Represents some macros for the different white spaces. You can make use of predefined classes to make the macros shorter. For instance, a common definition for identifiers is give above as well. This definition makes use of predefined classes jletter and jletterdigit.
The final part of this section is used to define the state variables which represent the state of the lexer should maintain. This can be any number of state variables separated by comma. The definition starts with %state followed by any number of comma separated state variables. So a common example would be to have a STRING state, which would be set upon entry to a double quoted region, and cleared upon exit. This way, the contents inside the string are not parsed as actual tokens, instead treated as a string.
3. Lexical rules.
This is the core of the lexer, since all we have done so far is to set up how the lexer actually does stuff, and how we want it to facilitate other tools (CUP). Now we will define the actual rules used to convert the stream of characters to a stream of tokens. There are two types of lexical rules; those that require the lexer to be in a particular state, and those that don’t.
• First, let us see how we can toggle between states. This is done by calling the function yybegin(STATE). So, when reading a double quote, to enter into STRING state, you would have a rule as follows:

\" { string.setLength(0); yybegin(STRING); }
[\sourcecode]
•	For rules that require the lexer to be in a particular state, you would have that state precede the rule. So, if you just want to concatenate all the characters you read into a buffer once you are in STRING state (remember, upon entering a region enclosed by double quotes we would enter STRING state). The rule would be
1
 {
\"  { yybegin(YYINITIAL);
      return symbol(sym.STRING_LITERAL,
            string.toString());    }
[^\n\r\"\\]+ { string.append( yytext() ); }
\\t { string.append('\t'); }
\\n { string.append('\n'); }
\\r { string.append('\r'); }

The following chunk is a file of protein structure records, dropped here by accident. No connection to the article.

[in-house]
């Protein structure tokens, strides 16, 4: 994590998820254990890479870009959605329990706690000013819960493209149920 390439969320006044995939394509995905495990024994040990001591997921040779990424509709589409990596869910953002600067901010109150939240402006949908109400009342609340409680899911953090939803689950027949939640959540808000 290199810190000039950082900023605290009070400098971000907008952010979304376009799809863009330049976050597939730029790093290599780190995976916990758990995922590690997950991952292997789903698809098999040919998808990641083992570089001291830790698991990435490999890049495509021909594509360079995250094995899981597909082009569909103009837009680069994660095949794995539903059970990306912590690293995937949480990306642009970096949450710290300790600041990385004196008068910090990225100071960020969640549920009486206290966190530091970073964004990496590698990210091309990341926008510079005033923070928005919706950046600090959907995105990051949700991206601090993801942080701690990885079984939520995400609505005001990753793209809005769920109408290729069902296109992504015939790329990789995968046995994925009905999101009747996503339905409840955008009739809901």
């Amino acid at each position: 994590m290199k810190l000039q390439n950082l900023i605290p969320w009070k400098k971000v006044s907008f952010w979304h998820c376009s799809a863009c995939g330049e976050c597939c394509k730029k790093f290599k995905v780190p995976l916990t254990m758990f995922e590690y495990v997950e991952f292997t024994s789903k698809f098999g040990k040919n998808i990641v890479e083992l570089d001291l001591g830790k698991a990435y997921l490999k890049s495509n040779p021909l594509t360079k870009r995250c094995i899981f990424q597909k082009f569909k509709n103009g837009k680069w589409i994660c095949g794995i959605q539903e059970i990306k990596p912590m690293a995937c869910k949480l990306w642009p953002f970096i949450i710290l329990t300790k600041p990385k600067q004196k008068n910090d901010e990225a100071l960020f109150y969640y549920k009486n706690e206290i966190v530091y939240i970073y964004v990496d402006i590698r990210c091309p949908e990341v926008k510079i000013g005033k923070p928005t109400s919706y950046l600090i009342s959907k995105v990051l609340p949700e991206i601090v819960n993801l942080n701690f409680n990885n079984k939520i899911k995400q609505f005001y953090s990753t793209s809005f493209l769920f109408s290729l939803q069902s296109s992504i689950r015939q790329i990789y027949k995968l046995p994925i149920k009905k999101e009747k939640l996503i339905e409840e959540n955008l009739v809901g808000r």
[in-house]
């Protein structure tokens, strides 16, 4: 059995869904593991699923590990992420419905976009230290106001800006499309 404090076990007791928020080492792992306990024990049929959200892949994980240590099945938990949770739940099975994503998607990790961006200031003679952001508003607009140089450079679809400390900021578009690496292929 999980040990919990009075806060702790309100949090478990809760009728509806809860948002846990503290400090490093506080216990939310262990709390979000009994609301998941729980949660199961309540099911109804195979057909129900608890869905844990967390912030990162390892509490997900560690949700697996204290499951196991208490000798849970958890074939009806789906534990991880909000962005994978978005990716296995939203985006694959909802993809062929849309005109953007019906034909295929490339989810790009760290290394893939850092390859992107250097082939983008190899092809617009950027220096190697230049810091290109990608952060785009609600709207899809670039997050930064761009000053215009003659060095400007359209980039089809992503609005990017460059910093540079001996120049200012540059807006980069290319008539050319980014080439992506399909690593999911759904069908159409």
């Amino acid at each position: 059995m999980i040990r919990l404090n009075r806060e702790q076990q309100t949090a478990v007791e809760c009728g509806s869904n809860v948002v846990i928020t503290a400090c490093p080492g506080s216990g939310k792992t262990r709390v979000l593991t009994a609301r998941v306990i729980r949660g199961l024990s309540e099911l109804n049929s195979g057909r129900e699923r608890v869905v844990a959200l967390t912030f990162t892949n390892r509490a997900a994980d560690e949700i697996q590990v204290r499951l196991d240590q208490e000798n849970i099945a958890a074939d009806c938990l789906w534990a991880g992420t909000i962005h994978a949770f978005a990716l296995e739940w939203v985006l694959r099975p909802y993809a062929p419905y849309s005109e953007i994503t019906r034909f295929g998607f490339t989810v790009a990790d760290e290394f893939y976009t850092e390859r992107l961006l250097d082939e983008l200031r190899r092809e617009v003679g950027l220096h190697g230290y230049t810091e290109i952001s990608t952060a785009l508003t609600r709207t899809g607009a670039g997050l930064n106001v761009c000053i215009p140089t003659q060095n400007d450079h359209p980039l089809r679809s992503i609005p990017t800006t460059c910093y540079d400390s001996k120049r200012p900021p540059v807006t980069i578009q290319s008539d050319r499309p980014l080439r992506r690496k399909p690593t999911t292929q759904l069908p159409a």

\\\"{ string.append('\"'); }
\\  { string.append('\\'); }
}

• For rules that should be applied regardless of the state of the lexer, you need not specify an initial state.
Initially the lexer is in YYINITIAL state, and all the rules that should be applied by the lexer are included in a block.
One thing that you might like to do is to store values for different tokens as they are packaged as a single token by the lexer. This is useful for instance in a parser where you would like some information about the actual token text. To do this you can pair the symbol identifier (type) with the value of the text. For instance, in the case of an identifier, the rule would be

{Identifier} {return symbol(sym.IDENTIFIER, new String(yytext())); }

And in your parser (more on this later) you would access the “value” of the token.
That was how you would basically put up a lexer.
Now that we have a lexer up and running, we can move forward to generate a parser that uses the tokens generated by the lexer to verify if the sentence is indeed from a grammar of expression. Keep in mind that there would be two regular expressions here, one for defining the tokens themselves, and another that describes how the tokens can be combined to produce larger constructs.

CUP

CUP is a recursive descent parser generator. It can be integrated with JFlex very easily as described above. Now we will take a look at how to specify the grammar to CUP in a nice way. A CUP specification has four parts.

  1. Preliminary and miscellaneous declarations specifying how parser is to be generated, and supply parts of runtime code. This includes import and package statements, initialization code as well as linking up with the scanner. When using with JFlex, you do not need to specify the initialization code, or scanner code since the %cup flag in flex file takes care of that.